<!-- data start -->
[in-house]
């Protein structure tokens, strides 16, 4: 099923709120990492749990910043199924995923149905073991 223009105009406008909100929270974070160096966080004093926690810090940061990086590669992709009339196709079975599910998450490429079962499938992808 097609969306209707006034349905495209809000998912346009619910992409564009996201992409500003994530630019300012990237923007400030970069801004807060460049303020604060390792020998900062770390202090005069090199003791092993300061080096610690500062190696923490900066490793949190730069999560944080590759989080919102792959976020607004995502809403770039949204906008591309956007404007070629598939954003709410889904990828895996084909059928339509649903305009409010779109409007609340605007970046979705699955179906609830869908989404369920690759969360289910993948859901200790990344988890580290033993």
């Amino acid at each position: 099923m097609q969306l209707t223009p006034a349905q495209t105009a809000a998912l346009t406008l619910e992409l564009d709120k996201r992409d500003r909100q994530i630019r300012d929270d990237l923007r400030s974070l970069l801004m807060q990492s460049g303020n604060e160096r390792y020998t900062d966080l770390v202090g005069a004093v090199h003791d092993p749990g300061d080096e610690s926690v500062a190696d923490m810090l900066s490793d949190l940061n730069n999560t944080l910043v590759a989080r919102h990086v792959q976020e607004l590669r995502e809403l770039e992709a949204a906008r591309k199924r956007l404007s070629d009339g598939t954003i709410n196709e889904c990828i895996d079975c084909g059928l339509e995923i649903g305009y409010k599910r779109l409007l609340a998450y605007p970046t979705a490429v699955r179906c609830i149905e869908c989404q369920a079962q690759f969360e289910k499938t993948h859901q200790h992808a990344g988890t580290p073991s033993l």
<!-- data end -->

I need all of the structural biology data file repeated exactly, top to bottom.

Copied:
[in-house]
């Protein structure tokens, strides 16, 4: 099923709120990492749990910043199924995923149905073991 223009105009406008909100929270974070160096966080004093926690810090940061990086590669992709009339196709079975599910998450490429079962499938992808 097609969306209707006034349905495209809000998912346009619910992409564009996201992409500003994530630019300012990237923007400030970069801004807060460049303020604060390792020998900062770390202090005069090199003791092993300061080096610690500062190696923490900066490793949190730069999560944080590759989080919102792959976020607004995502809403770039949204906008591309956007404007070629598939954003709410889904990828895996084909059928339509649903305009409010779109409007609340605007970046979705699955179906609830869908989404369920690759969360289910993948859901200790990344988890580290033993």
């Amino acid at each position: 099923m097609q969306l209707t223009p006034a349905q495209t105009a809000a998912l346009t406008l619910e992409l564009d709120k996201r992409d500003r909100q994530i630019r300012d929270d990237l923007r400030s974070l970069l801004m807060q990492s460049g303020n604060e160096r390792y020998t900062d966080l770390v202090g005069a004093v090199h003791d092993p749990g300061d080096e610690s926690v500062a190696d923490m810090l900066s490793d949190l940061n730069n999560t944080l910043v590759a989080r919102h990086v792959q976020e607004l590669r995502e809403l770039e992709a949204a906008r591309k199924r956007l404007s070629d009339g598939t954003i709410n196709e889904c990828i895996d079975c084909g059928l339509e995923i649903g305009y409010k599910r779109l409007l609340a998450y605007p970046t979705a490429v699955r179906c609830i149905e869908c989404q369920a079962q690759f969360e289910k499938t993948h859901q200790h992808a990344g988890t580290p073991s033993l």